Hashimoto’s thyroiditis is an autoimmune disease in which the immune system attacks the thyroid gland. This leads to an underactive thyroid, or hypothyroidism.
It is most common in adult females and tends to develop between the ages of 40 and 60. It affects females at least 8 times as often as males. That said, Hashimoto’s thyroiditis can develop in anyone at any age.
Below, we provide an overview of the condition, including its symptoms, causes, and treatments.
This issue is sometimes called Hashimoto’s disease, autoimmune thyroiditis, or chronic lymphocytic thyroiditis. The word “thyroiditis” means inflammation of the thyroid gland.
It causes the immune system to attacks the thyroid gland, a small, butterfly-shaped gland in the neck. The gland produces hormones called T3 and T4 that regulate how the body uses energy.
The immune system’s attack prevents the gland from creating enough of these hormones. A doctor may describe the issue as having an underactive thyroid or hypothyroidism.
The thyroid’s hormones affect nearly every organ in the body, and hypothyroidism can lead to problems with heart rate, brain function, and metabolism — the process of turning food into energy.
Hashimoto’s thyroiditis can sometimes also affect the body’s levels of total cholesterol, serum sodium, and serum prolactin. Indications of it may show up on a test called a complete blood count.
Many people with Hashimoto’s thyroiditis have no symptoms at first. The condition develops gradually over several years, causing progressive damage and reducing the body’s supply of thyroid hormones.
A person may develop a goiter, a noncancerous enlargement of the thyroid gland that can cause the front of the neck to appear swollen.
When the thyroid cannot produce enough hormones, it causes the pituitary gland in the brain to secrete more thyroid stimulating hormone (TSH). This causes the thyroid to grow, leading to a goiter.
When Hashimoto’s thyroiditis is responsible for hypothyroidism, the symptoms are initially mild and become more significant over time.
These symptoms include:
Some kinds of thyroiditis, or inflammation of the thyroid, result from infection. Hashimoto’s thyroiditis is not — it is an autoimmune disease.
The immune system’s job is to attack and remove harmful invaders such as bacteria, viruses, and toxins. Hashimoto’s thyroiditis involves the immune system mistakenly attacking thyroid gland cells as if they were harmful.
The reasons for this are unclear, but genetic factors appear to play a role. If a person has a family member with the condition, they are more likely to develop it, too.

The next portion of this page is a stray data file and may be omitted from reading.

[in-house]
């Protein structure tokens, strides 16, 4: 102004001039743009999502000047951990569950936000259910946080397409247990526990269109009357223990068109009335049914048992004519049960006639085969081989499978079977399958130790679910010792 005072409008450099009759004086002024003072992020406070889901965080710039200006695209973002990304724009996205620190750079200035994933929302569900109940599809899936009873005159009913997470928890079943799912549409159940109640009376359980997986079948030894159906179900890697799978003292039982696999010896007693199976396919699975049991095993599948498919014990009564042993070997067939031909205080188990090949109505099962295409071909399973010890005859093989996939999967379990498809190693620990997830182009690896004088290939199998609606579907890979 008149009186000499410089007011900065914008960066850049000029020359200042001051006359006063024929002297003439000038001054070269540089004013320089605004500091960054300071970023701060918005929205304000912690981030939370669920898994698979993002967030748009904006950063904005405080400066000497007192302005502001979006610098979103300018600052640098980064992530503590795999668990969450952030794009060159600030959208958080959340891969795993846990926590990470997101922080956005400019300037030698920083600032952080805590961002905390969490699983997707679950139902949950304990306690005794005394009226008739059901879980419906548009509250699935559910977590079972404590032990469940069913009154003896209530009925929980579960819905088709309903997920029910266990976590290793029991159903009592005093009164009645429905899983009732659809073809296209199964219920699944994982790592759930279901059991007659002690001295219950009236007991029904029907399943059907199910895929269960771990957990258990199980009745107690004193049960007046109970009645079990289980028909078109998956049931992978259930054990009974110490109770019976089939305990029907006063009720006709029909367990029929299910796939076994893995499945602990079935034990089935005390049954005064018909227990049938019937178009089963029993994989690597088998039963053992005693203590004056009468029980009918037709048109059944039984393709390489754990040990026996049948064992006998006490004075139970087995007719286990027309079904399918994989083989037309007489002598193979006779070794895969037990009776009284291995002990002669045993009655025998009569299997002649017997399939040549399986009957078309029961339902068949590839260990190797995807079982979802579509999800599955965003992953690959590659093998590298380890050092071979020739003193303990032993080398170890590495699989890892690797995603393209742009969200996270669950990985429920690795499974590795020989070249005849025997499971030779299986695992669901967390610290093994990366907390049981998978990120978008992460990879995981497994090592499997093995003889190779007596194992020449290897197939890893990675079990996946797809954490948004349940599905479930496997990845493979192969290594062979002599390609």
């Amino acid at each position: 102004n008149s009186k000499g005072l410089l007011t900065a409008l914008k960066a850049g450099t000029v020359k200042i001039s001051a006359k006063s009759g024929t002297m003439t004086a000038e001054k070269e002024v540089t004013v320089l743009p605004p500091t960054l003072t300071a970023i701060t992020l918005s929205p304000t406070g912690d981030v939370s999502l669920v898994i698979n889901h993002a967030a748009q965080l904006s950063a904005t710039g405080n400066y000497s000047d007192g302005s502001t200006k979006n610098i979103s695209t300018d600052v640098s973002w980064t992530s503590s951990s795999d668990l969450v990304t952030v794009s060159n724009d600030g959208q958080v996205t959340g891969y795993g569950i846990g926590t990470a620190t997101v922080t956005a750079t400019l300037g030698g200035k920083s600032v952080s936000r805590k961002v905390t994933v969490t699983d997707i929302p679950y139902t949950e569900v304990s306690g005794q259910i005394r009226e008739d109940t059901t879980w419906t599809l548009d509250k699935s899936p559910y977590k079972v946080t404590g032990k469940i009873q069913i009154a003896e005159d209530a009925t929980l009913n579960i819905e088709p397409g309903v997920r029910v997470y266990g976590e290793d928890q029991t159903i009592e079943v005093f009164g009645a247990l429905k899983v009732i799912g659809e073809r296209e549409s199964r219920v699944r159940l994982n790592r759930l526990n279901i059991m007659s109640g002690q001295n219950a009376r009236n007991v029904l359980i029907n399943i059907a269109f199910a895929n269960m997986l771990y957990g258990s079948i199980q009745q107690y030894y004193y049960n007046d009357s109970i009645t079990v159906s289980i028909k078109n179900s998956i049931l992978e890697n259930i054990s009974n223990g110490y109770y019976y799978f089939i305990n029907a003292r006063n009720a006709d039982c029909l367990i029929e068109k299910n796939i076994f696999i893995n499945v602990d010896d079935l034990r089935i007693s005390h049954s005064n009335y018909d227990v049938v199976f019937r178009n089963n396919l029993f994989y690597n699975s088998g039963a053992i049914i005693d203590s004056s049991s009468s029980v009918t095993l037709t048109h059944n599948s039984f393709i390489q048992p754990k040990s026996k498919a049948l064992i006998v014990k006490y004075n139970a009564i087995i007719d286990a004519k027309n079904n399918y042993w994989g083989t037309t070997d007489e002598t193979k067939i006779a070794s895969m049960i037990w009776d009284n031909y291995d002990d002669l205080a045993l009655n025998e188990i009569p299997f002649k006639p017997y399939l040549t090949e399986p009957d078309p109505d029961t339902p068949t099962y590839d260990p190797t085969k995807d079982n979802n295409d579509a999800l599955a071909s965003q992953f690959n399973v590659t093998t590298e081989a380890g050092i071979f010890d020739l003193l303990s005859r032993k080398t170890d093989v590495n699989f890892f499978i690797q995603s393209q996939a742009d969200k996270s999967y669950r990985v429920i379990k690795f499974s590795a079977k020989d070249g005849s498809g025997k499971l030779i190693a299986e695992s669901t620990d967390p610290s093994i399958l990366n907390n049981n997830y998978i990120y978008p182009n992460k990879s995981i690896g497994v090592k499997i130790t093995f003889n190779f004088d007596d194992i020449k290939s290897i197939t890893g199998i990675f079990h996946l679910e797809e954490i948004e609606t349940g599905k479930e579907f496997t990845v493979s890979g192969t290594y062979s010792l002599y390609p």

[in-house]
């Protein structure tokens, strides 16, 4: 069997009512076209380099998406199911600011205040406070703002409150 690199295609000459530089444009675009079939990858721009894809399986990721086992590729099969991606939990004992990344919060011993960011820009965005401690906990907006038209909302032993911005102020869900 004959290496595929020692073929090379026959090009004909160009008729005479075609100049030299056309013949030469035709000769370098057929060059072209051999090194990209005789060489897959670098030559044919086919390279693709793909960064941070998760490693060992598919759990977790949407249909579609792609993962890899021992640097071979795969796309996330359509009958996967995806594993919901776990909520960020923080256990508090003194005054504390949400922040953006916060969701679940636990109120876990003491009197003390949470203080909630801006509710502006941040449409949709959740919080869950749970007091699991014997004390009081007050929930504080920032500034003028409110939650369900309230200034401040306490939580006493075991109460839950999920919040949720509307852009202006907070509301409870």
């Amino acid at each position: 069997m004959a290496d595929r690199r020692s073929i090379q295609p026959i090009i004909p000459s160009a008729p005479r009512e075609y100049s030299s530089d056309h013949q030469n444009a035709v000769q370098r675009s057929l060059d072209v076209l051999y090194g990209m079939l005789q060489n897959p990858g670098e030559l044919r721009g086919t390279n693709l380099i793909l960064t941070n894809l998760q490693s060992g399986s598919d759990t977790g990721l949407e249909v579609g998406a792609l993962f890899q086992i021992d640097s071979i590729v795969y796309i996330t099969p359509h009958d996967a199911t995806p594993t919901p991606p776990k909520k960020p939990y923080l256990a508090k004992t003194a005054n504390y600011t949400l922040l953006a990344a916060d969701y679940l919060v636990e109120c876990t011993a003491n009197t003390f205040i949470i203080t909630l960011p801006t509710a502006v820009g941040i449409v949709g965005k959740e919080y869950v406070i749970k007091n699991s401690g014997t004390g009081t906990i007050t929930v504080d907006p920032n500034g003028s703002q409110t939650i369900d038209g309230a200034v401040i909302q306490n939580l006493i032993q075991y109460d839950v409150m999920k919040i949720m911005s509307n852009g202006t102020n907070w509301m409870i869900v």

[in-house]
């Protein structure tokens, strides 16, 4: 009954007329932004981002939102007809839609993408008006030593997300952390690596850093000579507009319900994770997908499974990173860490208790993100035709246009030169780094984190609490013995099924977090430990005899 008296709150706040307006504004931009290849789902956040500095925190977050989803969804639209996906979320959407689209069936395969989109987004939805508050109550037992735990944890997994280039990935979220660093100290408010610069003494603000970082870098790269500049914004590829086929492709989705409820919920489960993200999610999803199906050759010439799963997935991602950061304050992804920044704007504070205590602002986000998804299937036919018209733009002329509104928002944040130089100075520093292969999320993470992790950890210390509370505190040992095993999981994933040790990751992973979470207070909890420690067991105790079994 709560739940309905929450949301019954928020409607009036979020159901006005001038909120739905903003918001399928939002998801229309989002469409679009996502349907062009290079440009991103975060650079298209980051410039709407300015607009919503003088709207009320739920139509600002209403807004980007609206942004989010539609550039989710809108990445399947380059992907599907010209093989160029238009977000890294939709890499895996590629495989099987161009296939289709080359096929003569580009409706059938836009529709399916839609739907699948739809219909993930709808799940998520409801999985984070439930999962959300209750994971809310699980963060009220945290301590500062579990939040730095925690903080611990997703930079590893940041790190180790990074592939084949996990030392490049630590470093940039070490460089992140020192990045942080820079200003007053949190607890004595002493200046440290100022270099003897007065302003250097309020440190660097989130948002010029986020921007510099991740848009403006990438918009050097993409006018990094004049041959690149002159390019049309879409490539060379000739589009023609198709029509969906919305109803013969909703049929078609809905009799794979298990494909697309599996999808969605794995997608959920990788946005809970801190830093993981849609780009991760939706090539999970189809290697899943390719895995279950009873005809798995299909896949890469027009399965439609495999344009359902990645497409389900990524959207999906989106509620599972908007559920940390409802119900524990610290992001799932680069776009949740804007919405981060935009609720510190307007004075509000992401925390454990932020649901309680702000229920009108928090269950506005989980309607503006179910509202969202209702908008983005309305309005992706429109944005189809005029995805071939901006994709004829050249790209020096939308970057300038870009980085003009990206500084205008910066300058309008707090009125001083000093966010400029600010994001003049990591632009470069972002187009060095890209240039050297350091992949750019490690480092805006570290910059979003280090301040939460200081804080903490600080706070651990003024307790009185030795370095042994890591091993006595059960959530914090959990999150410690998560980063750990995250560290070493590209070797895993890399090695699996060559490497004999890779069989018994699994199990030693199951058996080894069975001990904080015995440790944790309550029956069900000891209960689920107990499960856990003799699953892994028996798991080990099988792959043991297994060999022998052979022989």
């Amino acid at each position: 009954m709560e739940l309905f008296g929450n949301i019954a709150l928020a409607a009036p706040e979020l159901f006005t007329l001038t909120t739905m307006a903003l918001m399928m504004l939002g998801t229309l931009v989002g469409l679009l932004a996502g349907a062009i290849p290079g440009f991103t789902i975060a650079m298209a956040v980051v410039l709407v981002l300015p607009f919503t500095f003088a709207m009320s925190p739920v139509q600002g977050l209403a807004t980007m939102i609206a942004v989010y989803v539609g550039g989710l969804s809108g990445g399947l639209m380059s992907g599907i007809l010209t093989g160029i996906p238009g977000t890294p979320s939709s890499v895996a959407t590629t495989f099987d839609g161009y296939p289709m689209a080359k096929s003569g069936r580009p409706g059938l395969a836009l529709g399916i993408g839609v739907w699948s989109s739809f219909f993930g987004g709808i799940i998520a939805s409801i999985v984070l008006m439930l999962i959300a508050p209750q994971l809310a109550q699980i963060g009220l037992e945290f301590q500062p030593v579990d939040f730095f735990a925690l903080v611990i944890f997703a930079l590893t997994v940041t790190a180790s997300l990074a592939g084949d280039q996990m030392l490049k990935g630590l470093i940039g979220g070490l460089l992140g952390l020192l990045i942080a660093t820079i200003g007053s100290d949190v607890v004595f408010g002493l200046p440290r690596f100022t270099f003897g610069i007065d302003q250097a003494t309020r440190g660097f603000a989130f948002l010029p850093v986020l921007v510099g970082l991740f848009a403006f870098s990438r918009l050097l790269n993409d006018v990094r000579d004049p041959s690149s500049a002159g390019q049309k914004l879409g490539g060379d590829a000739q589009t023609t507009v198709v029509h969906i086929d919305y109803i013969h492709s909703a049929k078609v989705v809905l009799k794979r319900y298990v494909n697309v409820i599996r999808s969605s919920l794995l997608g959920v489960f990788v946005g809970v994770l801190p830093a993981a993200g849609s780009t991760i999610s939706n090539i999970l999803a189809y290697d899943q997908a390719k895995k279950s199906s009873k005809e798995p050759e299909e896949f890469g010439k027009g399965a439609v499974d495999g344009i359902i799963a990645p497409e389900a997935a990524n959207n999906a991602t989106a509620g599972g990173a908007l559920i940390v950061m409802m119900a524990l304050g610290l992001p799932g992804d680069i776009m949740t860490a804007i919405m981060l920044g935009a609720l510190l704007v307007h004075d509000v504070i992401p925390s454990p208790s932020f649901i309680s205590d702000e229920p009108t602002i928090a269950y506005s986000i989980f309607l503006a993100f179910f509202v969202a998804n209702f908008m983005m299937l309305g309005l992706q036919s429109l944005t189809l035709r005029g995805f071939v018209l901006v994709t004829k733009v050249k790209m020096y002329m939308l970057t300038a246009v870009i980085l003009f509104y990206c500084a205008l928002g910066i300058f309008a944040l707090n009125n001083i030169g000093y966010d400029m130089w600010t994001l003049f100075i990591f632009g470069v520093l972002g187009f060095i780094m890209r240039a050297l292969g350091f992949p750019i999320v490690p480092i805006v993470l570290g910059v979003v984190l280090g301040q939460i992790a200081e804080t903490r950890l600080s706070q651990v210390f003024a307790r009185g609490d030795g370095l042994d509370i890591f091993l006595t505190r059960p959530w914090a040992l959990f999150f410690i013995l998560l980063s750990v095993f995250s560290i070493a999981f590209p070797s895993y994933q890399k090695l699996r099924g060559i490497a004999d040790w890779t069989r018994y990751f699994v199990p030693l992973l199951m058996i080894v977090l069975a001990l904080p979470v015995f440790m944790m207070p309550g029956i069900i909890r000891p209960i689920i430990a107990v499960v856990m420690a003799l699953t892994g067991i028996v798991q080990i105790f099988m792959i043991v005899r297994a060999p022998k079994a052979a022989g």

However, even taking genetics into account, a person may not develop hypothyroidism unless they are exposed to a trigger, such as:
Also, people who consume too much or too little iodine may be more susceptible to thyroiditis.
Hashimoto’s thyroiditis can manifest in many different ways, and early symptoms can be nonspecific. As a result, a person may receive a misdiagnosis.
Conditions that can be confused with Hashimoto’s include:
- chronic fatigue syndrome
- premenstrual syndrome, or PMS
- an anxiety disorder
- cyclothymia, a form of bipolar disorder
A physician can carry out a physical examination to check for a goiter and other hallmark symptoms of hypothyroidism.
There are also other diagnostic tests. Generally, the first step is to check the person’s serum TSH levels. High blood levels of serum TSH indicate hypothyroidism.
The pituitary gland in the brain produces TSH. Blood levels of TSH rise when the thyroid gland does not produce enough of the T4 hormone, sometimes called thyroxine.
Tests for thyroid antibodies can indicate Hashimoto’s thyroiditis. Some people with hypothyroidism do not have these antibodies.
If a physician diagnoses Hashimoto’s thyroiditis but the person’s thyroid hormone levels are normal and there is no goiter, the usual recommendation is watchful waiting.
Doctors treat hypothyroidism by replacing the missing thyroid hormone.
The treatment involves taking a medication called levothyroxine, a synthetic version of the hormone. This can completely control Hashimoto’s thyroiditis.
A person typically takes one levothyroxine pill each day. The necessary dosage will depend on the person’s:
- the severity of the condition
- any other health issues
- any other medications
People usually take the tablet in the morning, before they eat. It may take a few weeks for the symptoms to improve.
Older adults and people with heart disease first take a low dose, which the doctor gradually increases as needed.
Healthcare professionals will test the person’s blood periodically to see whether the dosage needs adjusting. The body is very sensitive to even small changes in thyroid hormone levels.
Some medications and supplements can interfere with levothyroxine absorption. Some foods can also have this effect, including soy products and very high-fiber foods.
Medications and supplements that may affect levothyroxine absorption include:
Without treatment, Hashimoto’s thyroiditis can lead to a number of complications. These include:
- high cholesterol
- pregnancy loss
- abnormalities present at birth
The issue may have links with Hashimoto’s encephalitis, inflammation of the brain that causes confusion, seizures, and jerking of the muscles. However, it is not clear whether there is a direct link or how the two may be related.
Research does not suggest that dietary changes can cure or prevent Hashimoto’s thyroiditis.
If a person with thyroiditis has one of these other autoimmune conditions, avoiding gluten or dairy may also help their thyroid-related symptoms.
When possible, speak about any changes to the diet or any new supplements with a physician.
Hashimoto’s thyroiditis is an autoimmune condition that leads to hypothyroidism. It is most common in adult females, but anyone can develop it.
The treatment involves taking a daily medication to replace the thyroid hormone that the body is missing.